While serving a life sentence for participating in the slaughter of seven people, including pregnant actress Sharon Tate, California inmate Charles “Tex” Watson has married, fathered four children, and founded a prison-cell ministry. Watson enjoyed repeated conjugal visits (now forbidden to the state’s lifers) with his wife, Kristin, at California’s Mule Creek State Prison in Ione, where the 55-year-old has so far served thirty years. Watson was Charles Manson’s right-hand man.
In 1974, one year before Steven Spielberg became a household name with the release of Jaws, the director made his feature film debut with The Sugarland Express. The plot centered on the May 1969 kidnapping of a Department of Public Safety trooper named Kenneth Crone. Fugitives Robert and Ila Fae Dent took Crone and his patrol car and led law enforcement officials on an O.
In 1985 Georgette Mosbacher appeared on the radar screen of Texas high society like some dazzling UFO. But the flame-haired beauty and cosmetics entrepreneur—who was then the new wife of Houston oilman Robert Mosbacher—didn’t remain unidentified for long. Together the couple pursued their respective careers and their mutual avocation, Republican politics.
From the pulpit to the chile patch, the career path of Joel Gregory has been a singular one. Between 1990 and 1992 he was one of the best-known Baptist preachers in Texas. Possessed of an incisive intellect and a deeply resonant voice that could arouse a sleepy Sunday morning congregation like a sonic boom, the 42-year-old minister seemed poised for a brilliant career as the head of the monolithic First Baptist Church in Dallas.
If there was ever a person with a reason to hold a grudge, that person is Stephen J. “Tio” Kleberg. Three years ago the man who was the living, breathing embodiment of the King Ranch found his world upended. He had clashed with other descendants of Richard King, the founder of the historic South Texas spread, over how best to run the King Ranch corporation’s vast petroleum, cattle, and other holdings, and he had lost.
On a sultry July afternoon, she steps into my motel room. “So you’re the one who wants me,” she says in a deep, cigarette-stained voice.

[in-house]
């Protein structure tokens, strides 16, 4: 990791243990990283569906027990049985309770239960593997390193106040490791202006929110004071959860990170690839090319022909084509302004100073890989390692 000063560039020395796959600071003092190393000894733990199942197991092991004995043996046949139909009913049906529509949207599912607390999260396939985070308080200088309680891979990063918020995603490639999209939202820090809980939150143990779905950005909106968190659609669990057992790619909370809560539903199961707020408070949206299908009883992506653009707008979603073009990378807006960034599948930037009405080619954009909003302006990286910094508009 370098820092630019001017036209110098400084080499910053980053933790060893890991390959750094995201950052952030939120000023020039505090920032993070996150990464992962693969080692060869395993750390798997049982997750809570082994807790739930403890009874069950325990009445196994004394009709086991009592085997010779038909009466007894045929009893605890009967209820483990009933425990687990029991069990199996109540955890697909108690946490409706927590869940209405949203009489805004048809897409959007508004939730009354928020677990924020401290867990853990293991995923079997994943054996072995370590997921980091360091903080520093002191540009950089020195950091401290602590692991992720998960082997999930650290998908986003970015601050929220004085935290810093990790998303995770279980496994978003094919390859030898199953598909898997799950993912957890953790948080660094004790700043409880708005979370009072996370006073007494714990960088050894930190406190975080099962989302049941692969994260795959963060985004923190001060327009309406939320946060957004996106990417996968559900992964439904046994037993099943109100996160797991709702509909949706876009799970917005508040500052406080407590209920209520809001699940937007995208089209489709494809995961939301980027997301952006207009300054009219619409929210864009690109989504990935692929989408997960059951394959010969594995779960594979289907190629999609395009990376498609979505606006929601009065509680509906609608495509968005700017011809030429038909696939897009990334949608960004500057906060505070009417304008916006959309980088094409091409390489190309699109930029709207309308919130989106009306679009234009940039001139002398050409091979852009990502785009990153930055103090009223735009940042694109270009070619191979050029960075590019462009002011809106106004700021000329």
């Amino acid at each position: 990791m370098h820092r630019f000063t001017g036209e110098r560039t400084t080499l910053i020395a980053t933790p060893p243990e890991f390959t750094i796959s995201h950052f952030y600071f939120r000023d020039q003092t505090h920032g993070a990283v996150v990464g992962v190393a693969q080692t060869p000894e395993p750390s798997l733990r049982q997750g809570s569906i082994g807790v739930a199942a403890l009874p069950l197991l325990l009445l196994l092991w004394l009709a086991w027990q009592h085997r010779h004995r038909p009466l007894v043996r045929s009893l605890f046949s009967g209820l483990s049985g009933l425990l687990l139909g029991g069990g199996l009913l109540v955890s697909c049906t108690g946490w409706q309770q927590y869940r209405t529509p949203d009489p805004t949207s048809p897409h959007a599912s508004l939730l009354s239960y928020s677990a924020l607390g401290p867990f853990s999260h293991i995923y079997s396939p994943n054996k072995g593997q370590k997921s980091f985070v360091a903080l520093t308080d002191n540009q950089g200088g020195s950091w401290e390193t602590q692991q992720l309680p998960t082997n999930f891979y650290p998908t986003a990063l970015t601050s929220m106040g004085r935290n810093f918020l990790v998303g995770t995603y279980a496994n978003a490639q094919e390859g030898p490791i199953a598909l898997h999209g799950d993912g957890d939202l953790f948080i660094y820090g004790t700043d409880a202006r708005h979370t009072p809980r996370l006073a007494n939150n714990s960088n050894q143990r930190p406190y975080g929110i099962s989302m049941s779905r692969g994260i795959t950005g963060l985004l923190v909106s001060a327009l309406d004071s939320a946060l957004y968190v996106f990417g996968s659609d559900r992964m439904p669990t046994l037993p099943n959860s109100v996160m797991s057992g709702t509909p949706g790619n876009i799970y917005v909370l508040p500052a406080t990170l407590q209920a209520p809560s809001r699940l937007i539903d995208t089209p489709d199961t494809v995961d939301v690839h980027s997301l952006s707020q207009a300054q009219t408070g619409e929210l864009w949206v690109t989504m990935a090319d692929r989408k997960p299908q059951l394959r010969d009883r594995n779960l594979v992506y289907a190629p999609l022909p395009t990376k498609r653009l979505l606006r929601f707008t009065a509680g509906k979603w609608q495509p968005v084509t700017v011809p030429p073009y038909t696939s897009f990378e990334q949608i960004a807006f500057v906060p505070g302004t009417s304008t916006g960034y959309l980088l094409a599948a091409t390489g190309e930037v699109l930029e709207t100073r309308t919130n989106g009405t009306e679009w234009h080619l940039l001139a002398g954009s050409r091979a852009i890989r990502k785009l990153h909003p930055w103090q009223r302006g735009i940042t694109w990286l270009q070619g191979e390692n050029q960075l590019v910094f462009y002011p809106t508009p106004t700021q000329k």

The greatest Texas export of the late twentieth century isn’t Dell computers, Willie Nelson’s music, or fajitas. It’s the celebration of Juneteenth. Once a rural folk holiday specific to the state, Juneteenth—shorthand for “June nineteenth,” the date in 1865 that African Americans in Texas learned of their emancipation from slavery—has become an international phenomenon, thanks to a catchy name and the boosterism of expatriate Texans.
Here’s to the Pearl Brewery, a San Antonio institution right up there with the Alamo and cheese enchiladas. Although its namesake beer was never as memorable as its wedding cake of a building, the Texas brewery held on for 115 years. Finally, though, its historical charms could no longer compensate for its limited profits. With neither the trendy appeal of a microbrewery nor the streamlined efficiency of a macro-plant, this spring the Pearl Brewing Company went dry.Pearl drinkers need not fear: Only the brewery is closing.
Last August, Wylie veterinarian Michelle Glover got an unusual call: Can you see seven tiger cubs? The next day the two- to four-month-old animals—cuter than stuffed toys—arrived at her Northeast Texas clinic. Five of the cubs were in good enough shape to be released to a local animal sanctuary that had agreed to take them. But the two smallest ones were in a bad way. “Those two couldn’t even hold their heads up,” says Glover, who has experience treating exotic cats.